Review Suggests Having IBD May Increase Risk of PD

The meta-analysis sought to clarify previous research, which has explored the idea that Parkinson disease (PD) is tied to inflammation in the gastrointestinal tract, noting that inflammatory bowel disease (IBD) has been implicated in neuroinflammation.

A recent review and meta-analysis suggests a link between Parkinson disease (PD) and inflammatory bowel disease (IBD) and calls for randomized controlled trials in order to gain a better understanding of shared disease processes.

The gut-brain axis—or the relationship between the enteric nervous system and the central nervous system (CNS)—has become a focus of researchers in recent years. Recent work has explored the idea that PD is tied to inflammation in the gastrointestinal tract, and IBD, an umbrella term which includes ulcerative colitis (UC) and Crohn disease (CD), has been implicated in neuroinflammation.

Writing in Neural Regeneration Research, the authors said they wanted to update what is currently known about this possible association, as previous studies have had conflicting results.

Using PubMed, Embase, and Cochrane databases, the authors retrieved observational studies of IBD and PD published from inception to October 2019. Case reports, letters, reviews, editorials, retrospective designs lacking controls, and genetic studies that only reported risk alleles were excluded. Studies were also excluded if they were judged to have a high risk of bias as assessed by the Newcastle-Ottawa Scale.

After an initial screening returned 1033 articles, 9 observational studies including 12,177,520 patients were included in the final analysis. One of the 9 studies was both a cohort and case-control study based on the same population. Of the 9 studies, 6 were cohort studies, 3 were case-control studies, and 1 was a cross-sectional study.

The studies came from Denmark, Sweden, the United States, Taiwan, and Switzerland. Researchers pooled the unadjusted and adjusted estimate effects separately, adjusted for confounders, and excluded heterogeneous studies.

Results showed:

  • The overall risk of PD was significantly higher in patients with IBD than in the general population (adjusted risk ratio [aRR], 1.24; 95% CI, 1.15-1.34; P < .001).
  • A meta-analysis of the temporal relationship illustrated the incidence of IBD as it related to PD diagnosis, with a significant increase before (adjusted HR [aHR], 1.26; 95% CI, 1.18-1.35; P < .001) and after (aRR, 1.40; 95% CI, 1.20-1.80; P < .001) the diagnosis.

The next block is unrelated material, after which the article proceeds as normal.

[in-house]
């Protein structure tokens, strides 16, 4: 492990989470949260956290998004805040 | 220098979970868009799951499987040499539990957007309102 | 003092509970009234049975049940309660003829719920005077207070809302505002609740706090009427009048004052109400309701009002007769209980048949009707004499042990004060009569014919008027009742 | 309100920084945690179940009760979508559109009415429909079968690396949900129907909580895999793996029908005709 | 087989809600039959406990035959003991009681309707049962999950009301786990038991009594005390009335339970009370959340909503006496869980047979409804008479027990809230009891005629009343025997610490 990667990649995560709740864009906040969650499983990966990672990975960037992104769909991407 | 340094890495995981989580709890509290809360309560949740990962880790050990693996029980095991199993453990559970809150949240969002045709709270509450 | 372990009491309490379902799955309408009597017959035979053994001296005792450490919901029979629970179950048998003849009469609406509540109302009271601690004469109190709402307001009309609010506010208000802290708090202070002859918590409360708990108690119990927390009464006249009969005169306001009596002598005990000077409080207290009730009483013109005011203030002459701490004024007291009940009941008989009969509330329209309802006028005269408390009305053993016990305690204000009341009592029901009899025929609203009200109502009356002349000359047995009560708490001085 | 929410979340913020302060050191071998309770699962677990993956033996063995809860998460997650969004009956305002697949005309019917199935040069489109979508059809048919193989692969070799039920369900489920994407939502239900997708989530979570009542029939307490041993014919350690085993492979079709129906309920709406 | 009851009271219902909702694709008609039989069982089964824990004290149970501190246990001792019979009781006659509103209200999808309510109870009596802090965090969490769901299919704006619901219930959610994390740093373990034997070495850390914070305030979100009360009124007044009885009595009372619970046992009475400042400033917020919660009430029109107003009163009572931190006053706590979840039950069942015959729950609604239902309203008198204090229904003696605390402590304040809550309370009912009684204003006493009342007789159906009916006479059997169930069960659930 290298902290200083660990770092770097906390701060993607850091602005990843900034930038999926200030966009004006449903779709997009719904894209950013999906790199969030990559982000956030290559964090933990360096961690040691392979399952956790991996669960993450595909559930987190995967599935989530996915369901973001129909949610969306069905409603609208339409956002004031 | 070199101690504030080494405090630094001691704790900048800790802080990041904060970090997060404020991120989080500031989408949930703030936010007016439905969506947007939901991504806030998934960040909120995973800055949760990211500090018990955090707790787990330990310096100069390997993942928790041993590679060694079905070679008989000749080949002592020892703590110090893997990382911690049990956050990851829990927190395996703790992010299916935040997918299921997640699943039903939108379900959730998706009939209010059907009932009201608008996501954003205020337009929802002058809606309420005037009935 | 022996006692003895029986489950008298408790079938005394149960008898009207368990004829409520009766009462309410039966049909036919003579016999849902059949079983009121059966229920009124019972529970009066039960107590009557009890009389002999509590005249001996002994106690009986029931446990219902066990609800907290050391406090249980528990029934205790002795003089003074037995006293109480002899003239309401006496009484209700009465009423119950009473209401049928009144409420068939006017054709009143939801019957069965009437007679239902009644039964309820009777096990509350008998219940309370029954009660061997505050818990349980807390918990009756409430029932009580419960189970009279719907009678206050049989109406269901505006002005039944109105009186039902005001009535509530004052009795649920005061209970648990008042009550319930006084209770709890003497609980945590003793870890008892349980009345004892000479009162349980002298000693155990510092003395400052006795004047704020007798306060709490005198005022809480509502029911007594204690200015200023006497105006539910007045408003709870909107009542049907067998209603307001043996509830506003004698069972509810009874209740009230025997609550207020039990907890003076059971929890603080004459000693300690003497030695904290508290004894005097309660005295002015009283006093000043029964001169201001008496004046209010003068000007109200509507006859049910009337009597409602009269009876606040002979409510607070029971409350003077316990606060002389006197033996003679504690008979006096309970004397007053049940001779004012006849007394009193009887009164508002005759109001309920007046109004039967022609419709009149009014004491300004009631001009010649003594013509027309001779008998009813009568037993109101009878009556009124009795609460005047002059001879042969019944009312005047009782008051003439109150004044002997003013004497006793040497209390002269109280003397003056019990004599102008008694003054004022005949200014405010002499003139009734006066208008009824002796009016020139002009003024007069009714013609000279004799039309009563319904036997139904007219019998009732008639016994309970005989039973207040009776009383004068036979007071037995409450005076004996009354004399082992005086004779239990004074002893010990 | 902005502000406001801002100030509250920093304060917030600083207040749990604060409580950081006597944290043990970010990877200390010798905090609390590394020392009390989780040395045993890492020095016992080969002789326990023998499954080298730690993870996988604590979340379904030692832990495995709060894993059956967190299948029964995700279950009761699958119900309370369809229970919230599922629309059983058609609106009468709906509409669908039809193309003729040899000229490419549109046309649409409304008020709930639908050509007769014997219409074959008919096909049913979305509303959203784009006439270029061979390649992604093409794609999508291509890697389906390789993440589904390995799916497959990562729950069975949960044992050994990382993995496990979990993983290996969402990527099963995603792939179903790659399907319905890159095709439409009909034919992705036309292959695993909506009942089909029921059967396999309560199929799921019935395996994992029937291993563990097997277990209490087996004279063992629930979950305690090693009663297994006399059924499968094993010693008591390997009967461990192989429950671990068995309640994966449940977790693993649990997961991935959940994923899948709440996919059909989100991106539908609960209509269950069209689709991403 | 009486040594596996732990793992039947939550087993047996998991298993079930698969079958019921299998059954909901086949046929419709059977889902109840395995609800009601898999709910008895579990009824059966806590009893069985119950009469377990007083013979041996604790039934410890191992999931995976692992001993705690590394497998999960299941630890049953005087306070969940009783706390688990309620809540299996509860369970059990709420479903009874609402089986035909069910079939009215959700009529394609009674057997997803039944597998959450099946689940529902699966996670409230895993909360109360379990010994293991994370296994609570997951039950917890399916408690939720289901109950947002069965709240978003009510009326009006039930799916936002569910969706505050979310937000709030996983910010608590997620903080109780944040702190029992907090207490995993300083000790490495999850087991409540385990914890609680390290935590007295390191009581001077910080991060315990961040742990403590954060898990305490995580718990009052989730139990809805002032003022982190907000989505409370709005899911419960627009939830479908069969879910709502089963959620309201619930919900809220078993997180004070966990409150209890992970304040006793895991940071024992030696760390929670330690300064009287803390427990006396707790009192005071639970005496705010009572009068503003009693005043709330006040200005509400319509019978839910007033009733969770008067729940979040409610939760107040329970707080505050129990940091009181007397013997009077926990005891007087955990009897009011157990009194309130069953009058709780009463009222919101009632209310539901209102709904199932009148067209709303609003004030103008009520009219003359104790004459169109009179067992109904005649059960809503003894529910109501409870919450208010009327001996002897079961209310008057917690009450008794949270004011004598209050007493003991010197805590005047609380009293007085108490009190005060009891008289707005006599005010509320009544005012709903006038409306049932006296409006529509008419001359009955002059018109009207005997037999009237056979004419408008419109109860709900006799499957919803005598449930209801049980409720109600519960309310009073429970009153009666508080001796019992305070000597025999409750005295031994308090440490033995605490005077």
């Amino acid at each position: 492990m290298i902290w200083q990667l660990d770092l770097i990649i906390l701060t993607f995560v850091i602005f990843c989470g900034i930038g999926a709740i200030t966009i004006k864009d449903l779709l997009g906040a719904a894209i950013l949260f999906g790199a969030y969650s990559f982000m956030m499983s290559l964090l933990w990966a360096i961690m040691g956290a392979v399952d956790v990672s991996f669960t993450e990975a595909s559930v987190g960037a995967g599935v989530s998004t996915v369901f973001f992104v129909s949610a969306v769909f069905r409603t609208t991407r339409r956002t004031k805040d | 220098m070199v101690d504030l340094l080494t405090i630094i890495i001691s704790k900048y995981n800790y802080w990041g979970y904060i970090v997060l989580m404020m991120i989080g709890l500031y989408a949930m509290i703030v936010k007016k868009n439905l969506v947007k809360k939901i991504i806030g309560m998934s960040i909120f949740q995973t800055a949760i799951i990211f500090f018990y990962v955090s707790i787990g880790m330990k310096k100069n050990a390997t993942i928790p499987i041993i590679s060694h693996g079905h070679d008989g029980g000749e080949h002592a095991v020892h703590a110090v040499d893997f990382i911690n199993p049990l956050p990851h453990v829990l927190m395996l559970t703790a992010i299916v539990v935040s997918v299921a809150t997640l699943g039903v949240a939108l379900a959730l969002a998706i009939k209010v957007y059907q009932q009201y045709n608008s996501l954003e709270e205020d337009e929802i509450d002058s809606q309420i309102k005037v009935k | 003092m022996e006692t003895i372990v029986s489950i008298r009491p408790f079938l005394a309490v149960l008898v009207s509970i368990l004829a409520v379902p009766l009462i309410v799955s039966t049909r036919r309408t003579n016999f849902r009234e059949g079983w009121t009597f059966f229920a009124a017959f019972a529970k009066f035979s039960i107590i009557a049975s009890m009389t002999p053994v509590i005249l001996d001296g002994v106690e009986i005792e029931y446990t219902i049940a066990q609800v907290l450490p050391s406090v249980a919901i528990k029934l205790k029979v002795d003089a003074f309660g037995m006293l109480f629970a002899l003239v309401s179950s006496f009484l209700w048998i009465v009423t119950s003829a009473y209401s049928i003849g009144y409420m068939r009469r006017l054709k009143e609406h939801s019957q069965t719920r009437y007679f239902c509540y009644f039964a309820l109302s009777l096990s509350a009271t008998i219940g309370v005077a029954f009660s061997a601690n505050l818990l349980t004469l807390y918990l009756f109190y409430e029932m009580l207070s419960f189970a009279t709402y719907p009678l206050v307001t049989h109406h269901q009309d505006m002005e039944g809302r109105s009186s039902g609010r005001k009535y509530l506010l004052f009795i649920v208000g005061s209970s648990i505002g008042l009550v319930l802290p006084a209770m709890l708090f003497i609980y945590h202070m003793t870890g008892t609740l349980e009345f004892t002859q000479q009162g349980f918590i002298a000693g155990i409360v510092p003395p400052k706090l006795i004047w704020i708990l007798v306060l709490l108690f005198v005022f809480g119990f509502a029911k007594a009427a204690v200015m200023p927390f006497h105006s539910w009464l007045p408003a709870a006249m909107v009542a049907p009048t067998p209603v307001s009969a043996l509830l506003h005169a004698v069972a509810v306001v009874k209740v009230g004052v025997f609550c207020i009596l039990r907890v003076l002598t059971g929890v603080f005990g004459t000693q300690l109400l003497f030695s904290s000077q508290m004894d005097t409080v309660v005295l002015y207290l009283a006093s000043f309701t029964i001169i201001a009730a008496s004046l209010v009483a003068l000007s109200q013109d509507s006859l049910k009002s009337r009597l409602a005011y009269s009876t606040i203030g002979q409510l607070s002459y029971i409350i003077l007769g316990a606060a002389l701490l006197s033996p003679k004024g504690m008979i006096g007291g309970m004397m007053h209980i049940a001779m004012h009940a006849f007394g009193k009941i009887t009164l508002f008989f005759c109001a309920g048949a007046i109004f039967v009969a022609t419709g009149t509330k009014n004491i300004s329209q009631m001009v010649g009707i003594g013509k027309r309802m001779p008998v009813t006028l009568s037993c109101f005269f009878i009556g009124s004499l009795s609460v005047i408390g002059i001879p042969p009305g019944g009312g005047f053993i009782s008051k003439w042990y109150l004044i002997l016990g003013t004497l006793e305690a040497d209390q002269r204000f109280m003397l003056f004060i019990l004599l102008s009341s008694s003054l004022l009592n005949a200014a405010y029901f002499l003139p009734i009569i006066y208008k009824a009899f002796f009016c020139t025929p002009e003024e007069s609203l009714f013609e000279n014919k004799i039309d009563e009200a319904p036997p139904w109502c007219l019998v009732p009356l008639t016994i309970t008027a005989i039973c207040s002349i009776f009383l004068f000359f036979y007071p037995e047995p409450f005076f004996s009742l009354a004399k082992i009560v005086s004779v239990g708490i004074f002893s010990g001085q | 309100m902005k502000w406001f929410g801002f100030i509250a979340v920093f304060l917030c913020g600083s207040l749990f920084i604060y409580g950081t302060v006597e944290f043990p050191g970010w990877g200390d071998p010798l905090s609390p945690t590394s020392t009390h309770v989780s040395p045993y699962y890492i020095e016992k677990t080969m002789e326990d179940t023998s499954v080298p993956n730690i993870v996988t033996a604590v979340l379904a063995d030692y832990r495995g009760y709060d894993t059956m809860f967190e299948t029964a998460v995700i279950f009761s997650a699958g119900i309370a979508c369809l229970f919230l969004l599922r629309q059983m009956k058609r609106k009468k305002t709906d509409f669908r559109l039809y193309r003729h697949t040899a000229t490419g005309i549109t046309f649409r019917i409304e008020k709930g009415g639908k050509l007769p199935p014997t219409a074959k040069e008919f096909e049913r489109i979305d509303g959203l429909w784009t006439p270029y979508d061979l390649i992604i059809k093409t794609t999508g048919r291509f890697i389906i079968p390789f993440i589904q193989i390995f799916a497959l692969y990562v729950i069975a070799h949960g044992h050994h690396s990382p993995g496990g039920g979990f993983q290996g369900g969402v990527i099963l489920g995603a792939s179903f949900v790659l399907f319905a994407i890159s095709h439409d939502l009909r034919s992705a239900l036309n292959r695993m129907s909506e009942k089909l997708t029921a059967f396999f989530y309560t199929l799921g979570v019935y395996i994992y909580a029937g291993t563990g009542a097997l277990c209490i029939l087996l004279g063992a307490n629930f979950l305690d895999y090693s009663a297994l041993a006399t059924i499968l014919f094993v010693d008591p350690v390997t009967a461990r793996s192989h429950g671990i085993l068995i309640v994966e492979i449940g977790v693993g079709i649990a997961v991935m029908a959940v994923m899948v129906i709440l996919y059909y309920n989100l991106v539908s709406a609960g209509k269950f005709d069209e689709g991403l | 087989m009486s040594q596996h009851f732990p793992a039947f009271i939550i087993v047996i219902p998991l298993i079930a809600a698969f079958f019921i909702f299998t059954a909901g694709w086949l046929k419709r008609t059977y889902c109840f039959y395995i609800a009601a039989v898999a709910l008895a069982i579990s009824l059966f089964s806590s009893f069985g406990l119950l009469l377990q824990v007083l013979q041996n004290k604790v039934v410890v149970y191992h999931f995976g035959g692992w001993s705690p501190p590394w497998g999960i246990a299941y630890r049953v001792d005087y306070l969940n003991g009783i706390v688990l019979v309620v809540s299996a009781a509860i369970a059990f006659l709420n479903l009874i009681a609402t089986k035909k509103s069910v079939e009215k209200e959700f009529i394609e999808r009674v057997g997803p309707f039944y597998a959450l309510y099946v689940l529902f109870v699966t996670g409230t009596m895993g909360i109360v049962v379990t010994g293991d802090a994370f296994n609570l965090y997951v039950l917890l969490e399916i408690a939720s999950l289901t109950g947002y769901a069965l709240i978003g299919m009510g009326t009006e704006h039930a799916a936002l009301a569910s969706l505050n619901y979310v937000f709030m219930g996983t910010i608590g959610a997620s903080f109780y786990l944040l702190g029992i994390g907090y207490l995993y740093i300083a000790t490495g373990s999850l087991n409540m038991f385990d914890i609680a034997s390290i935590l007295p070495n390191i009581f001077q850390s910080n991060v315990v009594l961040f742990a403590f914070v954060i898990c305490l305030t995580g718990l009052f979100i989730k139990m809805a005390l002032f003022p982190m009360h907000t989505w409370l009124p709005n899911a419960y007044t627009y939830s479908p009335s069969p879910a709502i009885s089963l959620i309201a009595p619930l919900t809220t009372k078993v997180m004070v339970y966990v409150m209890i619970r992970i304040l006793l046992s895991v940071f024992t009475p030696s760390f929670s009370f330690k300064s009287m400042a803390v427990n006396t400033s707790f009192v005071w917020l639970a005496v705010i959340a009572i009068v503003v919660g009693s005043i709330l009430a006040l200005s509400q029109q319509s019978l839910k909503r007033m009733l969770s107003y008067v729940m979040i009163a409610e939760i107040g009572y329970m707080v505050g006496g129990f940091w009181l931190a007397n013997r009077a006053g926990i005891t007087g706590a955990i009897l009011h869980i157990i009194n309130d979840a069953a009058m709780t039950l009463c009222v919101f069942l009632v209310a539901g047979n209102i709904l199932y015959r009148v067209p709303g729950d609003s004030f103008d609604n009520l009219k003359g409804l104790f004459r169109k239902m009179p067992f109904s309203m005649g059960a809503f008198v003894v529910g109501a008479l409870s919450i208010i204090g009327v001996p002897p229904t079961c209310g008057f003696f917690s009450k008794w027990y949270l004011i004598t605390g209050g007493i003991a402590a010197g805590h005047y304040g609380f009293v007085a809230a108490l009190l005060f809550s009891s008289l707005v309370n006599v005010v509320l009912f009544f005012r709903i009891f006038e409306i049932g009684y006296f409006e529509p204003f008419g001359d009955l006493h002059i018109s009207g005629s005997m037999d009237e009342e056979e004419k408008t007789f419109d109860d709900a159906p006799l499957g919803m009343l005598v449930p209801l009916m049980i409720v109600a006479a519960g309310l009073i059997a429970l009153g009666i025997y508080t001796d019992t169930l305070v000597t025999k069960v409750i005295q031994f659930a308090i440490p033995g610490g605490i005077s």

• After excluding a heterogeneous study, the pooled risk of PD development in patients with UC (aHR, 1.25; 95% CI, 1.13-1.38; P < .001) or CD (aHR, 1.33, 95% CI, 1.21-1.45; P < .01) was significantly increased.

By subgroup analysis, patients older than 65 with IBD (aHR, 1.32; 95% CI, 1.17-1.48) may have a higher risk of PD than those under age 65 (aHR, 1.24; 95% CI, 1.08-1.42).

In addition, patients with IBD who were not treated with anti–tumor necrosis factor-α or azathioprine had significantly higher PD risk (aHR, 1.6; 95% CI, 1.2-2.2).

However, there was no significant differences in risk between men and women.

The researchers noted that the data may not have contained complete insights into the timing of IBD and PD, since the studies that were reviewed were based on Medicare databases or hospital registries. Both diseases develop over years and may present with varying symptoms, which can make diagnosis challenging.

Our findings suggest an urgent need for an individualized screening strategy for patients with IBD,” wrote the authors, noting that the use of early anti-inflammatory treatments for IBD may lessen the risk of PD, although they cautioned that more research is needed.


Zhu Y, Yuan M, Liu Y, et al. Association between inflammatory bowel diseases and Parkinson's disease: systematic review and meta-analysis. Neural Regen Res. 2022;17(2):344–353. doi:10.4103/1673-5374.317981